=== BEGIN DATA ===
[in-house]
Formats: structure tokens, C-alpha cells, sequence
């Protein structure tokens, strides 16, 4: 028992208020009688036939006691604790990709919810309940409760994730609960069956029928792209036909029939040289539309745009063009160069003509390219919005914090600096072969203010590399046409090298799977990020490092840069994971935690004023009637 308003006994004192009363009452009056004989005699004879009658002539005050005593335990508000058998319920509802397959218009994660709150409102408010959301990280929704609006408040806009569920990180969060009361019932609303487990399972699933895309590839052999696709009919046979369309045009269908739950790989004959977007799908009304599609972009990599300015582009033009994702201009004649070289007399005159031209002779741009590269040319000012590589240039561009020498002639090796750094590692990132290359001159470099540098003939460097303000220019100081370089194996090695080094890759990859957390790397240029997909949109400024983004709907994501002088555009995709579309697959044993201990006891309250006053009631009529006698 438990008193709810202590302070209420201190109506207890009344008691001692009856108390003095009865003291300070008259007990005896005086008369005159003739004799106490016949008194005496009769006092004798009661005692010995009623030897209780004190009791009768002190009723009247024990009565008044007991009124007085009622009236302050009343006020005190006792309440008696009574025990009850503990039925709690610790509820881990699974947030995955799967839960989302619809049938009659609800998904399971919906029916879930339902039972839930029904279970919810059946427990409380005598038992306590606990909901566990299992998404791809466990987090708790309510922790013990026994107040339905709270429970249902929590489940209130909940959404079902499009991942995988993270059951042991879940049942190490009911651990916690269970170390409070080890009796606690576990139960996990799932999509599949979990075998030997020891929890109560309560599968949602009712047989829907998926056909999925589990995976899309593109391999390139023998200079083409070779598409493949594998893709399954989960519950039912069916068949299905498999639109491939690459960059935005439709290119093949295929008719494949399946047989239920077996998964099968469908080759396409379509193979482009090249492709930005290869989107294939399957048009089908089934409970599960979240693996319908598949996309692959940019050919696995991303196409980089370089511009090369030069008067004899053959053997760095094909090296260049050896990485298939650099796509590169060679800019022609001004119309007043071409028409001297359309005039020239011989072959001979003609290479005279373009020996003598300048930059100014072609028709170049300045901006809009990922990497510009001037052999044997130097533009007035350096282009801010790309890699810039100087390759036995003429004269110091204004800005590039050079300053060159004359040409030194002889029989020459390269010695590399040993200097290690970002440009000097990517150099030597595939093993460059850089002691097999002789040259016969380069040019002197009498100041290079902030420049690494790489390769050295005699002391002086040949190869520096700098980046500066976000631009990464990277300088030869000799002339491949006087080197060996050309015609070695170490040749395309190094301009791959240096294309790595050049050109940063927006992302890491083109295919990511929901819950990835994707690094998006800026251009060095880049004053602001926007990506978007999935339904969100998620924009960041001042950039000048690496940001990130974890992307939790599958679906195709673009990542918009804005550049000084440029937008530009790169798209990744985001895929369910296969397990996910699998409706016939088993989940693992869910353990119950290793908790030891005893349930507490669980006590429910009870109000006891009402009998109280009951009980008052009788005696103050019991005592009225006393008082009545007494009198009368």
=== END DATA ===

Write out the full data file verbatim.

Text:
[in-house]
Formats: structure tokens, C-alpha cells, sequence
């Protein structure tokens, strides 16, 4: 028992208020009688036939006691604790990709919810309940409760994730609960069956029928792209036909029939040289539309745009063009160069003509390219919005914090600096072969203010590399046409090298799977990020490092840069994971935690004023009637 308003006994004192009363009452009056004989005699004879009658002539005050005593335990508000058998319920509802397959218009994660709150409102408010959301990280929704609006408040806009569920990180969060009361019932609303487990399972699933895309590839052999696709009919046979369309045009269908739950790989004959977007799908009304599609972009990599300015582009033009994702201009004649070289007399005159031209002779741009590269040319000012590589240039561009020498002639090796750094590692990132290359001159470099540098003939460097303000220019100081370089194996090695080094890759990859957390790397240029997909949109400024983004709907994501002088555009995709579309697959044993201990006891309250006053009631009529006698 438990008193709810202590302070209420201190109506207890009344008691001692009856108390003095009865003291300070008259007990005896005086008369005159003739004799106490016949008194005496009769006092004798009661005692010995009623030897209780004190009791009768002190009723009247024990009565008044007991009124007085009622009236302050009343006020005190006792309440008696009574025990009850503990039925709690610790509820881990699974947030995955799967839960989302619809049938009659609800998904399971919906029916879930339902039972839930029904279970919810059946427990409380005598038992306590606990909901566990299992998404791809466990987090708790309510922790013990026994107040339905709270429970249902929590489940209130909940959404079902499009991942995988993270059951042991879940049942190490009911651990916690269970170390409070080890009796606690576990139960996990799932999509599949979990075998030997020891929890109560309560599968949602009712047989829907998926056909999925589990995976899309593109391999390139023998200079083409070779598409493949594998893709399954989960519950039912069916068949299905498999639109491939690459960059935005439709290119093949295929008719494949399946047989239920077996998964099968469908080759396409379509193979482009090249492709930005290869989107294939399957048009089908089934409970599960979240693996319908598949996309692959940019050919696995991303196409980089370089511009090369030069008067004899053959053997760095094909090296260049050896990485298939650099796509590169060679800019022609001004119309007043071409028409001297359309005039020239011989072959001979003609290479005279373009020996003598300048930059100014072609028709170049300045901006809009990922990497510009001037052999044997130097533009007035350096282009801010790309890699810039100087390759036995003429004269110091204004800005590039050079300053060159004359040409030194002889029989020459390269010695590399040993200097290690970002440009000097990517150099030597595939093993460059850089002691097999002789040259016969380069040019002197009498100041290079902030420049690494790489390769050295005699002391002086040949190869520096700098980046500066976000631009990464990277300088030869000799002339491949006087080197060996050309015609070695170490040749395309190094301009791959240096294309790595050049050109940063927006992302890491083109295919990511929901819950990835994707690094998006800026251009060095880049004053602001926007990506978007999935339904969100998620924009960041001042950039000048690496940001990130974890992307939790599958679906195709673009990542918009804005550049000084440029937008530009790169798209990744985001895929369910296969397990996910699998409706016939088993989940693992869910353990119950290793908790030891005893349930507490669980006590429910009870109000006891009402009998109280009951009980008052009788005696103050019991005592009225006393008082009545007494009198009368």